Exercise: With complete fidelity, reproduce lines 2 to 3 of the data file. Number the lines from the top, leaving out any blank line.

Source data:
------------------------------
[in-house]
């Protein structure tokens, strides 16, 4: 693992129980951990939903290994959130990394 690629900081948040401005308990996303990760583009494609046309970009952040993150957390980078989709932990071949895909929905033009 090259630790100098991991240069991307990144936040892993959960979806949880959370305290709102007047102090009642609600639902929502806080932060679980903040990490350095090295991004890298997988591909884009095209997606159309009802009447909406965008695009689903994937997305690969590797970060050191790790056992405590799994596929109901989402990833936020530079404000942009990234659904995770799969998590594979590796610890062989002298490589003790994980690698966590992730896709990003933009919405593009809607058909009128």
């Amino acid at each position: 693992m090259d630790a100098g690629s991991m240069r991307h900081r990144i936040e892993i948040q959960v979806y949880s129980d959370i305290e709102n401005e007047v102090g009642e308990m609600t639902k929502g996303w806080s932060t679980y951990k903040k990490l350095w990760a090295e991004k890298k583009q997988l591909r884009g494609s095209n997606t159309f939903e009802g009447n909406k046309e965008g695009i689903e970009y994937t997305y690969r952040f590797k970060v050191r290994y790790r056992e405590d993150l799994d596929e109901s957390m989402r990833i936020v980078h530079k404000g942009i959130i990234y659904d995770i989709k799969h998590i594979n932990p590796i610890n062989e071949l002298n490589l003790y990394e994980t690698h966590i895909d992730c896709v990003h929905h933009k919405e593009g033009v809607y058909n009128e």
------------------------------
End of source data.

């Protein structure tokens, strides 16, 4: 693992129980951990939903290994959130990394 690629900081948040401005308990996303990760583009494609046309970009952040993150957390980078989709932990071949895909929905033009 090259630790100098991991240069991307990144936040892993959960979806949880959370305290709102007047102090009642609600639902929502806080932060679980903040990490350095090295991004890298997988591909884009095209997606159309009802009447909406965008695009689903994937997305690969590797970060050191790790056992405590799994596929109901989402990833936020530079404000942009990234659904995770799969998590594979590796610890062989002298490589003790994980690698966590992730896709990003933009919405593009809607058909009128």
């Amino acid at each position: 693992m090259d630790a100098g690629s991991m240069r991307h900081r990144i936040e892993i948040q959960v979806y949880s129980d959370i305290e709102n401005e007047v102090g009642e308990m609600t639902k929502g996303w806080s932060t679980y951990k903040k990490l350095w990760a090295e991004k890298k583009q997988l591909r884009g494609s095209n997606t159309f939903e009802g009447n909406k046309e965008g695009i689903e970009y994937t997305y690969r952040f590797k970060v050191r290994y790790r056992e405590d993150l799994d596929e109901s957390m989402r990833i936020v980078h530079k404000g942009i959130i990234y659904d995770i989709k799969h998590i594979n932990p590796i610890n062989e071949l002298n490589l003790y990394e994980t690698h966590i895909d992730c896709v990003h929905h933009k919405e593009g033009v809607y058909n009128e």